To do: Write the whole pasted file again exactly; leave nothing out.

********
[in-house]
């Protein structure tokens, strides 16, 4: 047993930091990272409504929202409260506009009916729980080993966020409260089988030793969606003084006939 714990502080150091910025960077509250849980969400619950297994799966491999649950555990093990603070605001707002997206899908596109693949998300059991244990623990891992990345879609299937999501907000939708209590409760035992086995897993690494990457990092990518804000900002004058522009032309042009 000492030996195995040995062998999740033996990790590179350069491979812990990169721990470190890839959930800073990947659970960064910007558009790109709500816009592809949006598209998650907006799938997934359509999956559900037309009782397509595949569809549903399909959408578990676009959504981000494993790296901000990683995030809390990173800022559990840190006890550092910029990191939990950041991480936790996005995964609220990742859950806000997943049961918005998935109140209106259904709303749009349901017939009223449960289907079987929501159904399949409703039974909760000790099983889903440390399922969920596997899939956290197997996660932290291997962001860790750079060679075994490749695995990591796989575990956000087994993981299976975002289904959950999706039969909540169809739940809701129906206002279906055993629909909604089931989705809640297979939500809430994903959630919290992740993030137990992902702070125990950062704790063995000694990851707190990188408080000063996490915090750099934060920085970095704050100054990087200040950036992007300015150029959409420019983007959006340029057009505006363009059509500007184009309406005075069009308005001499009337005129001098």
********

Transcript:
[in-house]
């Protein structure tokens, strides 16, 4: 047993930091990272409504929202409260506009009916729980080993966020409260089988030793969606003084006939 714990502080150091910025960077509250849980969400619950297994799966491999649950555990093990603070605001707002997206899908596109693949998300059991244990623990891992990345879609299937999501907000939708209590409760035992086995897993690494990457990092990518804000900002004058522009032309042009 000492030996195995040995062998999740033996990790590179350069491979812990990169721990470190890839959930800073990947659970960064910007558009790109709500816009592809949006598209998650907006799938997934359509999956559900037309009782397509595949569809549903399909959408578990676009959504981000494993790296901000990683995030809390990173800022559990840190006890550092910029990191939990950041991480936790996005995964609220990742859950806000997943049961918005998935109140209106259904709303749009349901017939009223449960289907079987929501159904399949409703039974909760000790099983889903440390399922969920596997899939956290197997996660932290291997962001860790750079060679075994490749695995990591796989575990956000087994993981299976975002289904959950999706039969909540169809739940809701129906206002279906055993629909909604089931989705809640297979939500809430994903959630919290992740993030137990992902702070125990950062704790063995000694990851707190990188408080000063996490915090750099934060920085970095704050100054990087200040950036992007300015150029959409420019983007959006340029057009505006363009059509500007184009309406005075069009308005001499009337005129001098």